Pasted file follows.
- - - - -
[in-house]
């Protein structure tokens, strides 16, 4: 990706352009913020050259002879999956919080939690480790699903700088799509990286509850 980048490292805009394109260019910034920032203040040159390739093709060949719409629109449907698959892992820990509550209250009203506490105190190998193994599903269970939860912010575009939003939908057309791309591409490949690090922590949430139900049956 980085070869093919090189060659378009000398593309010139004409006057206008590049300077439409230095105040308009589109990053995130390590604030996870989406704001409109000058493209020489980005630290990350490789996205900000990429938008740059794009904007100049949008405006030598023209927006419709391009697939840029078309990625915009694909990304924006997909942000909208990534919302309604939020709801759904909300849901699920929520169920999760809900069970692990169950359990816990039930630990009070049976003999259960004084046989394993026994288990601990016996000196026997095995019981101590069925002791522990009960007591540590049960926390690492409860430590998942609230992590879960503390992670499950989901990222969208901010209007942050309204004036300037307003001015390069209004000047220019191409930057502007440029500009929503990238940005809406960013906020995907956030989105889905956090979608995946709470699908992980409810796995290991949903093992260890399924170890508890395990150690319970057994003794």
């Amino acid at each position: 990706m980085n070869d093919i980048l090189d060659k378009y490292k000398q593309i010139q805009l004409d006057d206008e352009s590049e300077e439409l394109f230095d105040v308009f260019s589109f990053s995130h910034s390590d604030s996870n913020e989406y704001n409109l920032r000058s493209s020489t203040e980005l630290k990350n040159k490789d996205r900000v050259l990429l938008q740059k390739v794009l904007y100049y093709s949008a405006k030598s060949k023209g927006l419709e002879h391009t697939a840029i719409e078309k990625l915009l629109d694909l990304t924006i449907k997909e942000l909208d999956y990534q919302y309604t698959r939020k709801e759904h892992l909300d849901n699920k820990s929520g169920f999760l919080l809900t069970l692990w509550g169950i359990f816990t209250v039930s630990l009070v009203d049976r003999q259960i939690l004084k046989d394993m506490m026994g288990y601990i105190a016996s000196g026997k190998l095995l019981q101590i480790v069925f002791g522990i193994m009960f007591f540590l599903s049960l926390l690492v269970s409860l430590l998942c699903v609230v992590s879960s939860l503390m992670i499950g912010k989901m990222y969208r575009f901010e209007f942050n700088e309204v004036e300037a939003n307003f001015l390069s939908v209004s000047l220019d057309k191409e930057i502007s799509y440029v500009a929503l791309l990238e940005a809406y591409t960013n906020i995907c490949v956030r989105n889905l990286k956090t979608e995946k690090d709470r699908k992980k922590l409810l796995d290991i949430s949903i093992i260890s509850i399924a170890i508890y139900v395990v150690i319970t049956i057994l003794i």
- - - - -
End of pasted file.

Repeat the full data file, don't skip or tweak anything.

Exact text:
[in-house]
């Protein structure tokens, strides 16, 4: 990706352009913020050259002879999956919080939690480790699903700088799509990286509850 980048490292805009394109260019910034920032203040040159390739093709060949719409629109449907698959892992820990509550209250009203506490105190190998193994599903269970939860912010575009939003939908057309791309591409490949690090922590949430139900049956 980085070869093919090189060659378009000398593309010139004409006057206008590049300077439409230095105040308009589109990053995130390590604030996870989406704001409109000058493209020489980005630290990350490789996205900000990429938008740059794009904007100049949008405006030598023209927006419709391009697939840029078309990625915009694909990304924006997909942000909208990534919302309604939020709801759904909300849901699920929520169920999760809900069970692990169950359990816990039930630990009070049976003999259960004084046989394993026994288990601990016996000196026997095995019981101590069925002791522990009960007591540590049960926390690492409860430590998942609230992590879960503390992670499950989901990222969208901010209007942050309204004036300037307003001015390069209004000047220019191409930057502007440029500009929503990238940005809406960013906020995907956030989105889905956090979608995946709470699908992980409810796995290991949903093992260890399924170890508890395990150690319970057994003794």
């Amino acid at each position: 990706m980085n070869d093919i980048l090189d060659k378009y490292k000398q593309i010139q805009l004409d006057d206008e352009s590049e300077e439409l394109f230095d105040v308009f260019s589109f990053s995130h910034s390590d604030s996870n913020e989406y704001n409109l920032r000058s493209s020489t203040e980005l630290k990350n040159k490789d996205r900000v050259l990429l938008q740059k390739v794009l904007y100049y093709s949008a405006k030598s060949k023209g927006l419709e002879h391009t697939a840029i719409e078309k990625l915009l629109d694909l990304t924006i449907k997909e942000l909208d999956y990534q919302y309604t698959r939020k709801e759904h892992l909300d849901n699920k820990s929520g169920f999760l919080l809900t069970l692990w509550g169950i359990f816990t209250v039930s630990l009070v009203d049976r003999q259960i939690l004084k046989d394993m506490m026994g288990y601990i105190a016996s000196g026997k190998l095995l019981q101590i480790v069925f002791g522990i193994m009960f007591f540590l599903s049960l926390l690492v269970s409860l430590l998942c699903v609230v992590s879960s939860l503390m992670i499950g912010k989901m990222y969208r575009f901010e209007f942050n700088e309204v004036e300037a939003n307003f001015l390069s939908v209004s000047l220019d057309k191409e930057i502007s799509y440029v500009a929503l791309l990238e940005a809406y591409t960013n906020i995907c490949v956030r989105n889905l990286k956090t979608e995946k690090d709470r699908k992980k922590l409810l796995d290991i949430s949903i093992i260890s509850i399924a170890i508890y139900v395990v150690i319970t049956i057994l003794i």